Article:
RUI: Join our event in Tianjin and download the Tianjin Position Paper from the Chamber’s website to find out more about how European companies operating in Tianjin see the situation on the ground, and what tangible steps they recommend the local government takes for the city to realise its potential.
MARIANN: Thanks for listening. Tune in again next week.
RUI: In the meantime, find useful links in the episode notes.
This episode covers the recently issued guidelines for establishing national standards in 2023, with comments from Chen Bolei, national chair of the Chamber’s Standards and Conformity Assessment Working Group; high-level visits from the European Union (EU) and several EU Member States to China in 2023; easing of inbound travel requirements; and consumption and urban employment drops in 2022. Join the event on 9th March on legislative developments in China’s export control regime and companies’ compliance management.
MARIANN: The document outlined that China should actively move towards adopting international standards and improve the compatibility of national and international standards. It advised that when submitting standardisation proposals at the national level, submissions should be done at the international level too, in order to advance the use of Chinese technology worldwide. The guidelines also included requirements aimed at accelerating the transformation of scientific and technological innovation achievements into standards. The document highlights the role of standards in China’s attempts to achieve scientific and technological self-reliance and urged for the advancement of standardisation for the creation, use, protection and management of intellectual property.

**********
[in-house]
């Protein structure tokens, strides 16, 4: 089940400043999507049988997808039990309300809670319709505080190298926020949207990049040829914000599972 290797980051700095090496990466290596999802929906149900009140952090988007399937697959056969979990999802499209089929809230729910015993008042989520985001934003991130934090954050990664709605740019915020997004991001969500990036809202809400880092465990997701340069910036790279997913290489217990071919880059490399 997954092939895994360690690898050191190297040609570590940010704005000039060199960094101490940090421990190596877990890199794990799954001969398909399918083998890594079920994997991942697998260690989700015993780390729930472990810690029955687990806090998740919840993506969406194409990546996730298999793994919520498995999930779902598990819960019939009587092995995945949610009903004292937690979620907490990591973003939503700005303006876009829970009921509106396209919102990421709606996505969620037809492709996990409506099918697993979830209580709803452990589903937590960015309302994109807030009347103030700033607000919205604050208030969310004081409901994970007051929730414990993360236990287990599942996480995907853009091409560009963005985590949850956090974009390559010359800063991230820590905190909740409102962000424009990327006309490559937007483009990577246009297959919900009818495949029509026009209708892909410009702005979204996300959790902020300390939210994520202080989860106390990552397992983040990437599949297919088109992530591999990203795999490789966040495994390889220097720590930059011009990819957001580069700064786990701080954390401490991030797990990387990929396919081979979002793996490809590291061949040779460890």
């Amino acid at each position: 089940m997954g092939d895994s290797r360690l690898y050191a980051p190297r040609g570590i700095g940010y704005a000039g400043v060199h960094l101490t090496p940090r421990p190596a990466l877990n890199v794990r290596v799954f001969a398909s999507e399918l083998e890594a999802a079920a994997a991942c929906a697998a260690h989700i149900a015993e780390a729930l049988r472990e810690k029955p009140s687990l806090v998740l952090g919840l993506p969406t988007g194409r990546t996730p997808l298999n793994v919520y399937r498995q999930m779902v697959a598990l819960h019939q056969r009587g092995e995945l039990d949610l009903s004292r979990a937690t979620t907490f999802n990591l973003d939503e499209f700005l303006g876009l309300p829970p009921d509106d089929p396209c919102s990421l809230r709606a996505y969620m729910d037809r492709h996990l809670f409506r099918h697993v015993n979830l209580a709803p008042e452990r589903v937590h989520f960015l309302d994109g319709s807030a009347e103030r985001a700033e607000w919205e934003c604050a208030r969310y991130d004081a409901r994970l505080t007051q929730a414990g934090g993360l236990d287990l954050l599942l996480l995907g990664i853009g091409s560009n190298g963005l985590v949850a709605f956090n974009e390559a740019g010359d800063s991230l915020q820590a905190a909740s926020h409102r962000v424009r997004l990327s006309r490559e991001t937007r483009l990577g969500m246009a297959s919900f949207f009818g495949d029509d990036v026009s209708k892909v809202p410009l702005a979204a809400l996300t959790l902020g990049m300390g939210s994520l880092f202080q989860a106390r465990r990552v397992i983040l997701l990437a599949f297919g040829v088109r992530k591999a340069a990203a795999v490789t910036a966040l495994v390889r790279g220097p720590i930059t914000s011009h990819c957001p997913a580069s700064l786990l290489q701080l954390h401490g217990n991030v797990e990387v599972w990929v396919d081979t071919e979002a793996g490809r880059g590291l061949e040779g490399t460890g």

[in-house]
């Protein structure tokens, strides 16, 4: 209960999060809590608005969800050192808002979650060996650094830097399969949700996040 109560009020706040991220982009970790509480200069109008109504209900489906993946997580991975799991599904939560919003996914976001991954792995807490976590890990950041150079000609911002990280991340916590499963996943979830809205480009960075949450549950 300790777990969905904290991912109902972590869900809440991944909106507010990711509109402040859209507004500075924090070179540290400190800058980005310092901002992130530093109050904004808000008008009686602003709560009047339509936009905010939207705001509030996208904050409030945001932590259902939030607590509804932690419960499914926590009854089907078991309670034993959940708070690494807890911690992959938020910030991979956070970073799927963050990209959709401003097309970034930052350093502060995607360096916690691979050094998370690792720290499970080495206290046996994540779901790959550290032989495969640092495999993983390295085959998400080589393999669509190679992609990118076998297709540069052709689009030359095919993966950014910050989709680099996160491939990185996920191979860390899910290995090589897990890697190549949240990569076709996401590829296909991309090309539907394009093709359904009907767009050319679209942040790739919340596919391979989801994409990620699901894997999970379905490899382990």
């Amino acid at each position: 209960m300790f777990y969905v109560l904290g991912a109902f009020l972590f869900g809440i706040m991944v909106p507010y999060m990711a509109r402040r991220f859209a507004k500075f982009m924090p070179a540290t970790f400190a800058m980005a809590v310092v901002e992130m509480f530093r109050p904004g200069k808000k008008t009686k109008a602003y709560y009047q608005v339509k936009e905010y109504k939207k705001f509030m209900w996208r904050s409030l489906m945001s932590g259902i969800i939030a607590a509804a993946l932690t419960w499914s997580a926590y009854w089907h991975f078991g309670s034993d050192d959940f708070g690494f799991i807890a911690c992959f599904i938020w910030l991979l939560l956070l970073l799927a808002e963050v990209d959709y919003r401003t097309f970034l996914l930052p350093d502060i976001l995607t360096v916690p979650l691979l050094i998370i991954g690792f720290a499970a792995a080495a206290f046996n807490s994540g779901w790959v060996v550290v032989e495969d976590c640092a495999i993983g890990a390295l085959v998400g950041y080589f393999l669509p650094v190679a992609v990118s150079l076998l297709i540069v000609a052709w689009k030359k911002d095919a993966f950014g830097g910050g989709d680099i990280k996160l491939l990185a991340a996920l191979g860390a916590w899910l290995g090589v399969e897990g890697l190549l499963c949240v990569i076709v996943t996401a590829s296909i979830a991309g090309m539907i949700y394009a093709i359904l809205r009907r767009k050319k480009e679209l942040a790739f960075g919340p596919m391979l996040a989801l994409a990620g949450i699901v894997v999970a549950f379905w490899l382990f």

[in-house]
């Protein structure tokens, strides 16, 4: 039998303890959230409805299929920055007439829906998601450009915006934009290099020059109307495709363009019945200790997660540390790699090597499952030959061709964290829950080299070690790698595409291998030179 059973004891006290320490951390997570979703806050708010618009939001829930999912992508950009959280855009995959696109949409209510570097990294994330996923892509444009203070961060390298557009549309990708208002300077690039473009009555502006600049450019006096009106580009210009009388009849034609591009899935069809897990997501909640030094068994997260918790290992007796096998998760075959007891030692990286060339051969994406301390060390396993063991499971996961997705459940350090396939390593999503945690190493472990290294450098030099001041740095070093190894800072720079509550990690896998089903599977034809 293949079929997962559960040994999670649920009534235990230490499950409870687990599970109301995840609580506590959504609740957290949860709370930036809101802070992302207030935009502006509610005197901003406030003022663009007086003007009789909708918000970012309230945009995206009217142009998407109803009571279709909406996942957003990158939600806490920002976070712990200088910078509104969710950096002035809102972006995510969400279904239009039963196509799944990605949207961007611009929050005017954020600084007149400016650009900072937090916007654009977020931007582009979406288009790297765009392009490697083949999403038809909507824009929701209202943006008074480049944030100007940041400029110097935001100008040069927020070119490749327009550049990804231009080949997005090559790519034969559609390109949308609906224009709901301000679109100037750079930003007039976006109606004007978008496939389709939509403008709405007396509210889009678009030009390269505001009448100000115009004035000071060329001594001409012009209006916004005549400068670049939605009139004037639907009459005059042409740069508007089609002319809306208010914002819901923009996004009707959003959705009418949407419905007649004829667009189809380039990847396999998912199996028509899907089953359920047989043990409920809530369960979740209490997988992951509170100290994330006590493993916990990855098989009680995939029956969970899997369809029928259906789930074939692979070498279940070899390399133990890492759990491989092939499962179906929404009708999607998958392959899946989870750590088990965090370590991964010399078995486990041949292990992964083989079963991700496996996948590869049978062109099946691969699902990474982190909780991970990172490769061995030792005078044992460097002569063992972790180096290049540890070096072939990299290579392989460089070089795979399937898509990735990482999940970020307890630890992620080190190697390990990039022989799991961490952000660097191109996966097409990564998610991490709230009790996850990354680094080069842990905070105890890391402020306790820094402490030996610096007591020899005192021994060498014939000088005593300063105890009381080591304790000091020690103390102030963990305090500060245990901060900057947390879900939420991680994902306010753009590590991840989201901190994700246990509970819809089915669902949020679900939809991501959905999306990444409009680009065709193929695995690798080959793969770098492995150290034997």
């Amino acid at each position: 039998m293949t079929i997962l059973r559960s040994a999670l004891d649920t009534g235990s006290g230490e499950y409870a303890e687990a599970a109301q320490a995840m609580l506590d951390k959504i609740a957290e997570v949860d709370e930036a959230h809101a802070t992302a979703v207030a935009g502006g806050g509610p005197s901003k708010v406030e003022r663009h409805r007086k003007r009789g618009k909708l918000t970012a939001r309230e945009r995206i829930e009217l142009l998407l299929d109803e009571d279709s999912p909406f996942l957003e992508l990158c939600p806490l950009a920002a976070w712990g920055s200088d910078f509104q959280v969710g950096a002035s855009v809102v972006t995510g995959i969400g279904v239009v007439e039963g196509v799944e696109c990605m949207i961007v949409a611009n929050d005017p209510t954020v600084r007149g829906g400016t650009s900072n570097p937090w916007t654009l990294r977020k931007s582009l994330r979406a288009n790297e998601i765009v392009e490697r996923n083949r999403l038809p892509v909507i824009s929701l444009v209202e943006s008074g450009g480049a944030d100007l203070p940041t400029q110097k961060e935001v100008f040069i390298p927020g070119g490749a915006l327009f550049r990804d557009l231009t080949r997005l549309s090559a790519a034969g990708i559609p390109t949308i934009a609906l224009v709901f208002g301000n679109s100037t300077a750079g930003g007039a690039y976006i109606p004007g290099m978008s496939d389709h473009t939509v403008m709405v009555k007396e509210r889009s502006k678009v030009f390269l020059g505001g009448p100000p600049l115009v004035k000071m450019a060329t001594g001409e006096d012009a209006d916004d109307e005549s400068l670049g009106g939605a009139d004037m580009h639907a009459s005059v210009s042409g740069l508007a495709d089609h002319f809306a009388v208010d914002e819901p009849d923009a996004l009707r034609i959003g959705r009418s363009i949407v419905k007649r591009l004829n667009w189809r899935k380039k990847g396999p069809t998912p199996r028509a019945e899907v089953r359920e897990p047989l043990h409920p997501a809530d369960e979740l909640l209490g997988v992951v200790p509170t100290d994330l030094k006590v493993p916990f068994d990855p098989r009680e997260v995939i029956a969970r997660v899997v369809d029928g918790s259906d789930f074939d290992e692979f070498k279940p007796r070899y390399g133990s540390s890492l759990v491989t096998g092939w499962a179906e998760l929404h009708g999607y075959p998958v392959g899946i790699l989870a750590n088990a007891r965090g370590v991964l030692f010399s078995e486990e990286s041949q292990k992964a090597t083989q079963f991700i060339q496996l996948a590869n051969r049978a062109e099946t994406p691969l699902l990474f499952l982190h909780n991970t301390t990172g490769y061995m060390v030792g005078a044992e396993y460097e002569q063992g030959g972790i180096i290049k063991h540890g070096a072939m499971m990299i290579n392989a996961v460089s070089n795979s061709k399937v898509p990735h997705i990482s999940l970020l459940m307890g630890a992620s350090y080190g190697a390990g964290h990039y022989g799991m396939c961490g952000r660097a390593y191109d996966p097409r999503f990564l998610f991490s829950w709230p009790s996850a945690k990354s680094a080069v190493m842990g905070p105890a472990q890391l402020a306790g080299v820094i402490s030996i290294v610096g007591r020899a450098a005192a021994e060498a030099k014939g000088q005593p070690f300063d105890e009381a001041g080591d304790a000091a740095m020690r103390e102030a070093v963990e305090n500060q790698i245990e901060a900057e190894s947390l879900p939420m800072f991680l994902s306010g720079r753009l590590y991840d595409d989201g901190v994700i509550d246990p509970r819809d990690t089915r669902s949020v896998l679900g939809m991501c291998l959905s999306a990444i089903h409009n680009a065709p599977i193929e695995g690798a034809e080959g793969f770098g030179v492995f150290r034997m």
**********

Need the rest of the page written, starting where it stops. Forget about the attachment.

RUI: When asked about the guidelines, Chen Bolei, national chair of the Chamber’s Standards and Conformity Assessment Working Group expressed hope that they will help improve the consistency between Chinese and international standards, as they require a systematic analysis of international standards as a pre-condition for standardisation projects. He highlighted that the Chamber’s Standards and Conformity Working Group has been advocating for further harmonisation between international and domestic standards for several years.
RUI: In a recent, exclusive interview with Global Times, Fu Cong, head of the Chinese mission to the EU said that the EU and China are expected to resume frequent high-level mutual visits in the near future.
MARIANN: The ambassador said that preparations are already underway for European Commission President Ursula von der Leyen and European Council President Charles Michel’s visit to China to take place in the first half of 2023. A number of high-level visits from EU members states are also expected to take place in the year ahead. French President Emmanuel Macron said he would visit China in early April, while Italian Prime Minister Giorgia Meloni accepted an invitation for a visit from Chinese President Xi Jinping when they met at the G20 summit last November.
RUI: Resuming face-to-face exchanges at all levels is an important step towards rebuilding trust that was eroded during China’s almost three-year-long isolation. While China is yet to restart issuing tourist visas and further optimising inbound business travel for foreign nationals, recent announcements by some of China’s diplomatic missions overseas provide some scope for optimism.
MARIANN: According to notices released by the Chinese Embassies in a handful of countries, including Hungary and New Zealand, starting from 1st March, passengers travelling to China will no longer be required to present a PCR test result, but instead can use antigen tests to report their health status to China’s customs authorities. The notice also highlighted that airlines will no longer check passengers’ test results for boarding. However, inbound travellers will still be tested upon arrival in China and, if infected, will be subjected to home quarantine or medical treatment depending on their condition.
RUI: On 28th February, the National Bureau of Statistics released a report about national and economic development in 2022. The data showed unusual drops in consumption and urban employment.